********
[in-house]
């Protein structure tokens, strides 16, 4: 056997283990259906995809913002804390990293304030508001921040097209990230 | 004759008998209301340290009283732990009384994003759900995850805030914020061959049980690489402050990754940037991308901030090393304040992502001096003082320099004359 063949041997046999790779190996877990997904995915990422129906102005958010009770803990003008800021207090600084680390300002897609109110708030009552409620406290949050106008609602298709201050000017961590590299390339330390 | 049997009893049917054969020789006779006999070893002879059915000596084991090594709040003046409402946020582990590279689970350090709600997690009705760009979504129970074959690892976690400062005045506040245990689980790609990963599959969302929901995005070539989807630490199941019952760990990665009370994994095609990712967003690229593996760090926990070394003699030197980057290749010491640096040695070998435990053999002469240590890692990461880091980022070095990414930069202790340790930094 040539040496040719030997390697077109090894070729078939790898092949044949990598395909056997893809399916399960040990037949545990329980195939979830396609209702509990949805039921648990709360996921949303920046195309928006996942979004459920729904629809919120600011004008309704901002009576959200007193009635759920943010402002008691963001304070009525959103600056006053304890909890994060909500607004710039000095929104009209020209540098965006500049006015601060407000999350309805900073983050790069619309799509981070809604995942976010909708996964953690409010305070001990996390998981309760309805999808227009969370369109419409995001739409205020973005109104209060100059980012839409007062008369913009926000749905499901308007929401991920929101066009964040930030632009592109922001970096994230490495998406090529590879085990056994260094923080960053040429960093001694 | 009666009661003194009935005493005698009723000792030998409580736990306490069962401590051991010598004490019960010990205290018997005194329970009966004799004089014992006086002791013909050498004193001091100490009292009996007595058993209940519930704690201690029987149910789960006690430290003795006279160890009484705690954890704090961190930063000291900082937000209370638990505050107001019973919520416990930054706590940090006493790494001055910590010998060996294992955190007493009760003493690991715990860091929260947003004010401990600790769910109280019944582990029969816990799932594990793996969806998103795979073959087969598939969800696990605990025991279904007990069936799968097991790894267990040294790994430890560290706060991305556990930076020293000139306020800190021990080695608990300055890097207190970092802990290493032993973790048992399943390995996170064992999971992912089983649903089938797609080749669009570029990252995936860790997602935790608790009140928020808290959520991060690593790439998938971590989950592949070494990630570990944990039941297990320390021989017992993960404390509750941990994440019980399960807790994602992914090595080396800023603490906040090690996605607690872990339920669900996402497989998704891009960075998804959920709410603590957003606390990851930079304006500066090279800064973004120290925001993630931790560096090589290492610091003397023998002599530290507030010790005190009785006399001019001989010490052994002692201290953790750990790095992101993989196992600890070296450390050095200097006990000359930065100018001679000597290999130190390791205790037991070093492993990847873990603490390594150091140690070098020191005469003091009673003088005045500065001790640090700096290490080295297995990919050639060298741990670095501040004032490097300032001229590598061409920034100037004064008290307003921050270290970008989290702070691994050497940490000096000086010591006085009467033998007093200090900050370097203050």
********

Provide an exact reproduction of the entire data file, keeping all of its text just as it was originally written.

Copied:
[in-house]
């Protein structure tokens, strides 16, 4: 056997283990259906995809913002804390990293304030508001921040097209990230 | 004759008998209301340290009283732990009384994003759900995850805030914020061959049980690489402050990754940037991308901030090393304040992502001096003082320099004359 063949041997046999790779190996877990997904995915990422129906102005958010009770803990003008800021207090600084680390300002897609109110708030009552409620406290949050106008609602298709201050000017961590590299390339330390 | 049997009893049917054969020789006779006999070893002879059915000596084991090594709040003046409402946020582990590279689970350090709600997690009705760009979504129970074959690892976690400062005045506040245990689980790609990963599959969302929901995005070539989807630490199941019952760990990665009370994994095609990712967003690229593996760090926990070394003699030197980057290749010491640096040695070998435990053999002469240590890692990461880091980022070095990414930069202790340790930094 040539040496040719030997390697077109090894070729078939790898092949044949990598395909056997893809399916399960040990037949545990329980195939979830396609209702509990949805039921648990709360996921949303920046195309928006996942979004459920729904629809919120600011004008309704901002009576959200007193009635759920943010402002008691963001304070009525959103600056006053304890909890994060909500607004710039000095929104009209020209540098965006500049006015601060407000999350309805900073983050790069619309799509981070809604995942976010909708996964953690409010305070001990996390998981309760309805999808227009969370369109419409995001739409205020973005109104209060100059980012839409007062008369913009926000749905499901308007929401991920929101066009964040930030632009592109922001970096994230490495998406090529590879085990056994260094923080960053040429960093001694 | 009666009661003194009935005493005698009723000792030998409580736990306490069962401590051991010598004490019960010990205290018997005194329970009966004799004089014992006086002791013909050498004193001091100490009292009996007595058993209940519930704690201690029987149910789960006690430290003795006279160890009484705690954890704090961190930063000291900082937000209370638990505050107001019973919520416990930054706590940090006493790494001055910590010998060996294992955190007493009760003493690991715990860091929260947003004010401990600790769910109280019944582990029969816990799932594990793996969806998103795979073959087969598939969800696990605990025991279904007990069936799968097991790894267990040294790994430890560290706060991305556990930076020293000139306020800190021990080695608990300055890097207190970092802990290493032993973790048992399943390995996170064992999971992912089983649903089938797609080749669009570029990252995936860790997602935790608790009140928020808290959520991060690593790439998938971590989950592949070494990630570990944990039941297990320390021989017992993960404390509750941990994440019980399960807790994602992914090595080396800023603490906040090690996605607690872990339920669900996402497989998704891009960075998804959920709410603590957003606390990851930079304006500066090279800064973004120290925001993630931790560096090589290492610091003397023998002599530290507030010790005190009785006399001019001989010490052994002692201290953790750990790095992101993989196992600890070296450390050095200097006990000359930065100018001679000597290999130190390791205790037991070093492993990847873990603490390594150091140690070098020191005469003091009673003088005045500065001790640090700096290490080295297995990919050639060298741990670095501040004032490097300032001229590598061409920034100037004064008290307003921050270290970008989290702070691994050497940490000096000086010591006085009467033998007093200090900050370097203050």